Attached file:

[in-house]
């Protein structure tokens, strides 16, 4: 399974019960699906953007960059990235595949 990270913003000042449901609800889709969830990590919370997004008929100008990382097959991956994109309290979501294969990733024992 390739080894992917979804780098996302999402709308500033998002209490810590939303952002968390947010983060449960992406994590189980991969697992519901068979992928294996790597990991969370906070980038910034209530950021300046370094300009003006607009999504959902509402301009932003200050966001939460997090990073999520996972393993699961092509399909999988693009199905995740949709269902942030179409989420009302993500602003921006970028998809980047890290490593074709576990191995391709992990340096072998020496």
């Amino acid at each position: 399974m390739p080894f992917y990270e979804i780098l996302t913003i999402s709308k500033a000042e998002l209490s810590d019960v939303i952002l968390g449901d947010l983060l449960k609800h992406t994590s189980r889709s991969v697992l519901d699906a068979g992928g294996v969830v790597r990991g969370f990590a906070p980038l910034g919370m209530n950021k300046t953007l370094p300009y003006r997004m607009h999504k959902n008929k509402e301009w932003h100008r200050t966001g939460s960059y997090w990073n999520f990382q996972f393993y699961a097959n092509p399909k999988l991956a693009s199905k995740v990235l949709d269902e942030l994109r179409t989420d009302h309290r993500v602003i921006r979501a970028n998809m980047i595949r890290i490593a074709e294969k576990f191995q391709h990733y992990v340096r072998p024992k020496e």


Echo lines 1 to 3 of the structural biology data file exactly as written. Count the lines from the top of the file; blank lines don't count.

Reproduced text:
[in-house]
């Protein structure tokens, strides 16, 4: 399974019960699906953007960059990235595949 990270913003000042449901609800889709969830990590919370997004008929100008990382097959991956994109309290979501294969990733024992 390739080894992917979804780098996302999402709308500033998002209490810590939303952002968390947010983060449960992406994590189980991969697992519901068979992928294996790597990991969370906070980038910034209530950021300046370094300009003006607009999504959902509402301009932003200050966001939460997090990073999520996972393993699961092509399909999988693009199905995740949709269902942030179409989420009302993500602003921006970028998809980047890290490593074709576990191995391709992990340096072998020496």
């Amino acid at each position: 399974m390739p080894f992917y990270e979804i780098l996302t913003i999402s709308k500033a000042e998002l209490s810590d019960v939303i952002l968390g449901d947010l983060l449960k609800h992406t994590s189980r889709s991969v697992l519901d699906a068979g992928g294996v969830v790597r990991g969370f990590a906070p980038l910034g919370m209530n950021k300046t953007l370094p300009y003006r997004m607009h999504k959902n008929k509402e301009w932003h100008r200050t966001g939460s960059y997090w990073n999520f990382q996972f393993y699961a097959n092509p399909k999988l991956a693009s199905k995740v990235l949709d269902e942030l994109r179409t989420d009302h309290r993500v602003i921006r979501a970028n998809m980047i595949r890290i490593a074709e294969k576990f191995q391709h990733y992990v340096r072998p024992k020496e």